STATUS IN THE WILD: Least Concern
RANGE: North and Central Americas
PHYSICAL FEATURES AND CHARACTERISTICS
One of the most common hawks gets its name from the red tint of the feathers in its broad tail. Most red-tailed hawks have rich brown backs and pale chests. The belly is streaked with a dark bar on the underside of the wings. This species varies greatly with about sixteen subspecies. Immature hawks also vary in appearance but are usually brown above and white below with dark spots and streaks and lack the distinctive red tail. They will lose juvenile feathers after one to two years and gain their adult plumage.
LIFESTYLE AND REPRODUCTION
Red-tailed hawks are most commonly seen soaring in large circles above fields and open areas. This species attacks prey in a slow, controlled dive with its strong legs and sharp talons outstretched towards the ground.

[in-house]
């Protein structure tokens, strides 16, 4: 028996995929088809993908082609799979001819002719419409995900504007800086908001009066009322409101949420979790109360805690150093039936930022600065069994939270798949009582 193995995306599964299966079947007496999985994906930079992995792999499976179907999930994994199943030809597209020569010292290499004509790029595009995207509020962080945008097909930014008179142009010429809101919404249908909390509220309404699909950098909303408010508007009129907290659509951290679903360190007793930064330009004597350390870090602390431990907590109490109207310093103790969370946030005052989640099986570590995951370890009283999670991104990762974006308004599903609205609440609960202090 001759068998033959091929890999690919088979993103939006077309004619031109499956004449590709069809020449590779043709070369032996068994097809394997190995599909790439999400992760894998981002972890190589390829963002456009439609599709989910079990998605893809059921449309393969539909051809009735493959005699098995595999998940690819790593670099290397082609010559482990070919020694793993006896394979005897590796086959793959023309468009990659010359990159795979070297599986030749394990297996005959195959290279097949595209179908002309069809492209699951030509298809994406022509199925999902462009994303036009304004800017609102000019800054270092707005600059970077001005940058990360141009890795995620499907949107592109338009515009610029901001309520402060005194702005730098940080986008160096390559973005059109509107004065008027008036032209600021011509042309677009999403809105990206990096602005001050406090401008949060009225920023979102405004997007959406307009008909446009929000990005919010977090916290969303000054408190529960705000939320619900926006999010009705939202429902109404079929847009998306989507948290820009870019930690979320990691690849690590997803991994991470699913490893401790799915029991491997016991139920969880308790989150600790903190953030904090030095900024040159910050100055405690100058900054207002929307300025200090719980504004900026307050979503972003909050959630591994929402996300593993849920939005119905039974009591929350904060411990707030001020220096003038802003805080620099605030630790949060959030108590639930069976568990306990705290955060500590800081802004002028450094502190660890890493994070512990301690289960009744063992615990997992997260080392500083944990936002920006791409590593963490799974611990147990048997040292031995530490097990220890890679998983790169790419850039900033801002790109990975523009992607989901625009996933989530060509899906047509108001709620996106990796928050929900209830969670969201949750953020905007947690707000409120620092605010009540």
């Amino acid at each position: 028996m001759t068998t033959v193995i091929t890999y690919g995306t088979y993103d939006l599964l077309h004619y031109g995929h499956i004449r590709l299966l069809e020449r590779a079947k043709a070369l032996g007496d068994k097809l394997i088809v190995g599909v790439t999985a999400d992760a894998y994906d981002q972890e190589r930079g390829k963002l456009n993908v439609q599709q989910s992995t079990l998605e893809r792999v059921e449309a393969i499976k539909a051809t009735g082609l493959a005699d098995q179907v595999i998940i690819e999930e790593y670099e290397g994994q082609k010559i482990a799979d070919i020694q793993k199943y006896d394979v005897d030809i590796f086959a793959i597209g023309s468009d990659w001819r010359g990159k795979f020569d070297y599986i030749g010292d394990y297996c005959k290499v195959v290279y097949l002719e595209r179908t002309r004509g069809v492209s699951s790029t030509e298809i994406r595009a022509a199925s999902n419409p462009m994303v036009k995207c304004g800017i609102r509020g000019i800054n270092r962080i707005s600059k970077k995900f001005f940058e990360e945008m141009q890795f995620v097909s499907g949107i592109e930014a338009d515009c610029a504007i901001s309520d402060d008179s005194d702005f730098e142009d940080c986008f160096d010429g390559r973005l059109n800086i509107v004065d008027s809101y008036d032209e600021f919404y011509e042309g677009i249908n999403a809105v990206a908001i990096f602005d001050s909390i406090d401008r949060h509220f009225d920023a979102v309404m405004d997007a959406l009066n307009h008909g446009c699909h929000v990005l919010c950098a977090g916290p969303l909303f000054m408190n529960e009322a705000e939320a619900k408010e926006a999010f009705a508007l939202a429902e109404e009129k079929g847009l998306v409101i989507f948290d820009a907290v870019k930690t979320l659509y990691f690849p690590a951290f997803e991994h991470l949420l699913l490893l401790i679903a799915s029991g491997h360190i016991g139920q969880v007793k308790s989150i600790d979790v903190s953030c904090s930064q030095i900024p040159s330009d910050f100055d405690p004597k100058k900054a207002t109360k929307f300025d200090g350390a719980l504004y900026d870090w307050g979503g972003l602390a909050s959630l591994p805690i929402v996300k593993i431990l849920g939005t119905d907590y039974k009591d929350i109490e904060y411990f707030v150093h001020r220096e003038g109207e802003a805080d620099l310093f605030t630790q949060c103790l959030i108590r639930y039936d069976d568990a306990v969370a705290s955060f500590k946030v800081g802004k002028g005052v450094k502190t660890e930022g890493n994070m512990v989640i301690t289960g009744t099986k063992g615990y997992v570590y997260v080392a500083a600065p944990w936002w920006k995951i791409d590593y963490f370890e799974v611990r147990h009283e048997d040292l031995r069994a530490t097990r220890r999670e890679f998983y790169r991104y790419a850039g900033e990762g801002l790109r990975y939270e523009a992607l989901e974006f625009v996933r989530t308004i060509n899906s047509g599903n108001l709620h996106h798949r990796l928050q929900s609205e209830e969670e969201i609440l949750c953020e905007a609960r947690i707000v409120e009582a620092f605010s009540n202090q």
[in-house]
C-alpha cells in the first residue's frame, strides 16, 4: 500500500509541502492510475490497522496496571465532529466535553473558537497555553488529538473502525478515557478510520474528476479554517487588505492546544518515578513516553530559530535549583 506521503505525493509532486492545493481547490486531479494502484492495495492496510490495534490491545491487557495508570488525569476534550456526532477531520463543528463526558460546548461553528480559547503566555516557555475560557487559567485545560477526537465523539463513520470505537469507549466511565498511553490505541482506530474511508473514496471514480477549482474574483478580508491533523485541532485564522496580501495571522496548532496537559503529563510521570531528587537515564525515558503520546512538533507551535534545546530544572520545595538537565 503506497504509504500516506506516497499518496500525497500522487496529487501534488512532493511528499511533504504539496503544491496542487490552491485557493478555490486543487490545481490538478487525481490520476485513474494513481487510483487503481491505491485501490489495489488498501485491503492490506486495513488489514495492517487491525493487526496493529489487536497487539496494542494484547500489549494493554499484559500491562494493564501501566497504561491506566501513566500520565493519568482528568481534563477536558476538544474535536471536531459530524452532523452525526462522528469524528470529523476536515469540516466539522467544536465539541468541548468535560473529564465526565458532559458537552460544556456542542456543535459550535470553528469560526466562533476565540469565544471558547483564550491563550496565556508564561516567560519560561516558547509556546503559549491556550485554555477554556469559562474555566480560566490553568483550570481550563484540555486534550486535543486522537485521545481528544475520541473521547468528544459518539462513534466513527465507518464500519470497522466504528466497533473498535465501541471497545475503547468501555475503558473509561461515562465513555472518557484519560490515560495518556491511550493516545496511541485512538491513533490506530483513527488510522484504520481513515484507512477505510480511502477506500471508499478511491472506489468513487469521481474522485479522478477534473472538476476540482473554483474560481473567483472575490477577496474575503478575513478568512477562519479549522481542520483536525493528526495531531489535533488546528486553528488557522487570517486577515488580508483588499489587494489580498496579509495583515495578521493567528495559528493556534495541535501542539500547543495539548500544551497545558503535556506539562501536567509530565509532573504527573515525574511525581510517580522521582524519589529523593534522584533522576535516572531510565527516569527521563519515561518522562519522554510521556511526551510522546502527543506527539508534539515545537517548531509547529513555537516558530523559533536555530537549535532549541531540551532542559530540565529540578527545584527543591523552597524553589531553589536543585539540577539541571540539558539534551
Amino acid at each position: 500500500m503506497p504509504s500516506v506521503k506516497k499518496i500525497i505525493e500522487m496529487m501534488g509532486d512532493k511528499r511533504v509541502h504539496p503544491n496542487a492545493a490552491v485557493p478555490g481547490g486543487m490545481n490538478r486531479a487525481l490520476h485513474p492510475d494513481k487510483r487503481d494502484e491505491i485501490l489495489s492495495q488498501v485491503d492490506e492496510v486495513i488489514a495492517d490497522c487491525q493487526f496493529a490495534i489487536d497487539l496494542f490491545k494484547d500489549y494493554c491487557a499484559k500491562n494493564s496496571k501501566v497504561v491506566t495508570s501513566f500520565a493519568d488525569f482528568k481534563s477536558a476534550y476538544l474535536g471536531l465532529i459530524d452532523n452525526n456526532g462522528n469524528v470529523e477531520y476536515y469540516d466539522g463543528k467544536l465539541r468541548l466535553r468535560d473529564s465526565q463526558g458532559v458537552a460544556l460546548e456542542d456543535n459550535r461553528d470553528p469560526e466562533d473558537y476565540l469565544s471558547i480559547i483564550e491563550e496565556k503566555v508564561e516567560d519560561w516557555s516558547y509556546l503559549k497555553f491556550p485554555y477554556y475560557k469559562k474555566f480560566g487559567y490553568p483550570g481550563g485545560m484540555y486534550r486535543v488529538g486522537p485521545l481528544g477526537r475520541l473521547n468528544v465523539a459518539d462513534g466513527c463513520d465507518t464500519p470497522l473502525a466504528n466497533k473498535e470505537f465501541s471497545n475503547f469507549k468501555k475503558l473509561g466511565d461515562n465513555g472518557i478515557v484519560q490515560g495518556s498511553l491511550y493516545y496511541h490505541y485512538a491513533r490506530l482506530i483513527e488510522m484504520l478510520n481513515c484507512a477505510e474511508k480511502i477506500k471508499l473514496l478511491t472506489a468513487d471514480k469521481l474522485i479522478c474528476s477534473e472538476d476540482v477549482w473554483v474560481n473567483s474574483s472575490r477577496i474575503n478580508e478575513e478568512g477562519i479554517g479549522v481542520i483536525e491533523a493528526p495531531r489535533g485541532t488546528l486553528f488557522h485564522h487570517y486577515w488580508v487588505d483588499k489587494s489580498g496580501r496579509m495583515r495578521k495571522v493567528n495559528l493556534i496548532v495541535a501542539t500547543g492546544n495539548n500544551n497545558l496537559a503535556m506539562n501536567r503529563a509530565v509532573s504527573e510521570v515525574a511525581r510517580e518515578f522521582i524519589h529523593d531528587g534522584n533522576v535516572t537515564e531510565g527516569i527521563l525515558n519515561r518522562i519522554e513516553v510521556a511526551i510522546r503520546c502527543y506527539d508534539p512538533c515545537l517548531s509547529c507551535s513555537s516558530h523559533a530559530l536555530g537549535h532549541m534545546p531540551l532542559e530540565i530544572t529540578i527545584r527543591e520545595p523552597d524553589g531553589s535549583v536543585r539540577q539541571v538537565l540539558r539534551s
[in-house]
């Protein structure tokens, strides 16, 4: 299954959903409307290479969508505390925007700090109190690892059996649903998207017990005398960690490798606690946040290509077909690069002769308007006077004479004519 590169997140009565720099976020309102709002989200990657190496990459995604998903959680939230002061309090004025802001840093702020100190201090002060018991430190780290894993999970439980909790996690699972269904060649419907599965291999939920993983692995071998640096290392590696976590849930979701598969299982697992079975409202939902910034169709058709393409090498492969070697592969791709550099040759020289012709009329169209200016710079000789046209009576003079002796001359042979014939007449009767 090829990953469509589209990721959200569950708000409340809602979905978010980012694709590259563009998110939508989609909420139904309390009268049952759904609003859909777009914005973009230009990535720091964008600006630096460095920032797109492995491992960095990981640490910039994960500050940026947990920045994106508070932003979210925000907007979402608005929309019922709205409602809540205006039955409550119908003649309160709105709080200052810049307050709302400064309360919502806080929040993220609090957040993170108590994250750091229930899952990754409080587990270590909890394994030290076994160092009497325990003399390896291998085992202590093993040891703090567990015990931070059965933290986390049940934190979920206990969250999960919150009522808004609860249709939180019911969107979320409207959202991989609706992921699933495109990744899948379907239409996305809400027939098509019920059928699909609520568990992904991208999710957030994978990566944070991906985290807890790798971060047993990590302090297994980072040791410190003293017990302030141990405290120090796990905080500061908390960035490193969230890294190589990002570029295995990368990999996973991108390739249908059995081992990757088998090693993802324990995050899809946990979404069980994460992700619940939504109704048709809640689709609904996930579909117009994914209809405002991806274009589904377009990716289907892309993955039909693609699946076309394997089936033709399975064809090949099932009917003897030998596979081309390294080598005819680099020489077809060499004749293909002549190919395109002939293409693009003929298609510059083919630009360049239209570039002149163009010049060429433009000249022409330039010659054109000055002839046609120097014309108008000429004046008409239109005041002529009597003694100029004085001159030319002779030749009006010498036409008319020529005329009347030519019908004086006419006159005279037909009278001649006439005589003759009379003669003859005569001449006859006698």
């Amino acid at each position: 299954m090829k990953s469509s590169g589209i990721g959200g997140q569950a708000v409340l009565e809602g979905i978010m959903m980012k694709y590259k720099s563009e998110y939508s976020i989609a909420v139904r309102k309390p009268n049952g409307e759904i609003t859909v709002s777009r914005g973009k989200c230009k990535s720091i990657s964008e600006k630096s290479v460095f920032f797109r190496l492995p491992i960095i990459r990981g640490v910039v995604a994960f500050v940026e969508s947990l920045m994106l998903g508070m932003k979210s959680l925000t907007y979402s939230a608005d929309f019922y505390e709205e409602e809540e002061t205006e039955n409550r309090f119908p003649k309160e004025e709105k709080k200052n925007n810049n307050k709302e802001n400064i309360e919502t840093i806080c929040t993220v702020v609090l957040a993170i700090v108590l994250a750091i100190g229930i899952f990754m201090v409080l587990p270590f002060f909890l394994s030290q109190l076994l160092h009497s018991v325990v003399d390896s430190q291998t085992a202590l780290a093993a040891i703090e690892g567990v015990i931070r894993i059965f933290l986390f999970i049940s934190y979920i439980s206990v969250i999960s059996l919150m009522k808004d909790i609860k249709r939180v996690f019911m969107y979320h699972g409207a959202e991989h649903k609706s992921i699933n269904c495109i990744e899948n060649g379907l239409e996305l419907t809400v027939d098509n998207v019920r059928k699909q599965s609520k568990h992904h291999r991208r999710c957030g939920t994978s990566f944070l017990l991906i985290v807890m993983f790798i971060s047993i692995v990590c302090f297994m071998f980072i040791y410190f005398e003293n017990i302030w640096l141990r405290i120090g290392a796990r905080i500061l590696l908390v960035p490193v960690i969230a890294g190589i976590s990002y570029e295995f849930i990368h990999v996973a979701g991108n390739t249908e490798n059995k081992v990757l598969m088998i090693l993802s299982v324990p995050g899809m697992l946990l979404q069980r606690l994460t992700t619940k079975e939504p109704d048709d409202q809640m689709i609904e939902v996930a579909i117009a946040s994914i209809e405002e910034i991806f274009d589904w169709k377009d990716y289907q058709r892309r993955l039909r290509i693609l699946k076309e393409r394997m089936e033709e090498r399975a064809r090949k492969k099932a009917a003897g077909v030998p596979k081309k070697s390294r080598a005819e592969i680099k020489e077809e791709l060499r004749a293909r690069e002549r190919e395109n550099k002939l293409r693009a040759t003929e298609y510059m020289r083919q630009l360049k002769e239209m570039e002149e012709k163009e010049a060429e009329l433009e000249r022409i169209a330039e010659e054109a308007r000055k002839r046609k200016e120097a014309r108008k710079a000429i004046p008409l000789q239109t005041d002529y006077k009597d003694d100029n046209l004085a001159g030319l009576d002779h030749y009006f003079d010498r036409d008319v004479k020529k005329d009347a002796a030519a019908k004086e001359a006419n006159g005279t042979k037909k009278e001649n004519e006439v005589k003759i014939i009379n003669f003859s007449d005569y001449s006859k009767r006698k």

This species breeds in the early spring, often putting on elaborate courtship displays, which involve pairs soaring in large circles before the male dives steeply to the ground before shooting back up at an intense angle. Red-tailed hawks breed for life, with both taking responsibility in nest building. The nest is constructed of dry sticks lined with bark, foliage, and vegetation. During nesting, the parents are extremely territorial and will guard nests aggressively. Usually, two or three eggs are laid and incubated for about a month. The offspring will leave the nest before two months of age but will stick around the parents for another one to two months before becoming fully independent.
The red-tailed hawk can live from Alaska and most of Canada down through Mexico into a large portion of Central America.
This species can adapt to a large variety of habitats, ranging from deserts to parks. However, it is typically found around open areas with patches of trees.
This species mainly eats rodents and other small mammals but will occasionally eat birds, snakes, and carrion.